The Other Campaign, started in 2001 when all the parties rejected indigenous rights, is a politics of listening. The Zapatistas are traveling the length and breadth of Mexico despite the danger. What would a campaign of listening look like in the US? Where would it go? Can we create “a common language…among those who… could not engage with one another?”

Did it surprise you to learn that Lula’s Brazil, Kirchner’s Argentina, Gutierrez’ Ecuador and Vazquez’ Uruguay were submissive to bankers and didn’t address universal rights? How does the co-optation of the left and the adoption of right ideology fit Obama? Do we see this “progressivism” that curries favor through poverty eradication programs but doesn’t deal with combative movements or land rights?

What is the role of NGOs in the US? Do they also increase bureaucracy and change the struggle into one of survival for the institution, rather than whatever it was? Could this be gotten around through “deputizing” trained volunteers and giving them real responsibility?

Posted in Territories in Resistance | Leave a comment

Ch. 10 – Landless Workers Movement: The Difficult Construction of a New World

The agrovila groups together fifteen to twenty families with the land divided into triangles with the vertex of each coming together in a central area. What do you think of this design?

They have used their organic rice to supply school lunches and their conventional rice for the market. Compare this to the US.

“Preparing the land with ducks” is a philosophy in agro-ecology that allows nature to do the heavy lifting. Do you know what it’s called?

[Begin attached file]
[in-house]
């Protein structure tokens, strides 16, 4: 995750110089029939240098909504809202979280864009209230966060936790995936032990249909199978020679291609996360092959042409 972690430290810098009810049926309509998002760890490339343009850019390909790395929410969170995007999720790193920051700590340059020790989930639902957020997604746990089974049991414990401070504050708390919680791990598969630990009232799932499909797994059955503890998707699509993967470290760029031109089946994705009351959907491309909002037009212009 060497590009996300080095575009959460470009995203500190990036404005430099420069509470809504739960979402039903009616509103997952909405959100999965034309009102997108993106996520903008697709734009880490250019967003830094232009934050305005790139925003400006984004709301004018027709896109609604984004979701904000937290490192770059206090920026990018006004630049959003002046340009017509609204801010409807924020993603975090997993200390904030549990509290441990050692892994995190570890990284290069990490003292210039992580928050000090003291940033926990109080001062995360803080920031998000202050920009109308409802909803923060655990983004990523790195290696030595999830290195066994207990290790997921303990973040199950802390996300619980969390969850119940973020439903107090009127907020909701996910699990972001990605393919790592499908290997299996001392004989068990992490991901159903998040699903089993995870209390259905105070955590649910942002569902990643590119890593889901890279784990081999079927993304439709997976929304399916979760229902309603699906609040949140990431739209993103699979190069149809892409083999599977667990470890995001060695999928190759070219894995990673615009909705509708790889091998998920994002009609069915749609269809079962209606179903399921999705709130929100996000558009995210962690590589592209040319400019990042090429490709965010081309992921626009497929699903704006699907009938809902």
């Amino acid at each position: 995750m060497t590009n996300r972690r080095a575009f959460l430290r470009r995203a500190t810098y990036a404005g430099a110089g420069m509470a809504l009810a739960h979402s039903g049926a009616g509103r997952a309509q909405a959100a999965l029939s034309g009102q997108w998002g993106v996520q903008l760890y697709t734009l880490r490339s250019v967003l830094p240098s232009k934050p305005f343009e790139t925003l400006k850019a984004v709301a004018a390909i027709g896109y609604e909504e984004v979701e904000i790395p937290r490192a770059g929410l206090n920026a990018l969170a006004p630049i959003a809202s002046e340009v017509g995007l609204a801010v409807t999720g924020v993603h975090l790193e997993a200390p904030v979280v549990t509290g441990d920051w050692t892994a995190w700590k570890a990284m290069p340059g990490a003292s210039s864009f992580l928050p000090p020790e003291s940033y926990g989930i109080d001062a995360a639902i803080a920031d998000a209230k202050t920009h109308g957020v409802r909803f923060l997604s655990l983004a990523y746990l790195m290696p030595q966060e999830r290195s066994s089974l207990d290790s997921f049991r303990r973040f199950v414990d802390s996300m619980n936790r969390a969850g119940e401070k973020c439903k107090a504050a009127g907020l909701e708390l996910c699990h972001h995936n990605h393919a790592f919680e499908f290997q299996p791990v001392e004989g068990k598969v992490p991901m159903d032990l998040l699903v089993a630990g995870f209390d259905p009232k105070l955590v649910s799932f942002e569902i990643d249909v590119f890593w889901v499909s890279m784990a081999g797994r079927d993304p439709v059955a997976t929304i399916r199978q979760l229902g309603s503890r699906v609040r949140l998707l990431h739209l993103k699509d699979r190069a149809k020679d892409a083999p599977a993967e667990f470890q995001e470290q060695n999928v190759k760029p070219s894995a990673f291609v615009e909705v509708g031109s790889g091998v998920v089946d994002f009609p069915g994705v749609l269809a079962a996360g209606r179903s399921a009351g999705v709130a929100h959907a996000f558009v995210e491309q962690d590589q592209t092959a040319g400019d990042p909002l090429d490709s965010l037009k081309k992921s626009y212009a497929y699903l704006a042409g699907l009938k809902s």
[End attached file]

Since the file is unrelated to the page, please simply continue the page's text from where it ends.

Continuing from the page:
Voltaire called the Guarani Reductions “a triumph of humanity” for their cooperative living and artistic endeavors such a music, book publishing, and development of astronomy and meteorology before they were destroyed in 1756. Had you heard of them?

Posted in Territories in Resistance | Tagged , , , , , | Leave a comment

Ch. 9 – Chile: The Long Mapuche March

“In Chile, small landowners only own 7.5% of timberland, while 66% belongs to large owners with at least 2,500 acres.” In How the Other Half Dies, Susan George writes, “The most pressing cause of the abject poverty which millions of people in the world endure is that a mere 2.5% of landowners with more than 100 hectares control nearly three quarters of all the land in the world – with the top 0.23% controlling over half.” Does defense of the land fall under the same category as self-defense? Is there a right of armed resistance to land monopoly?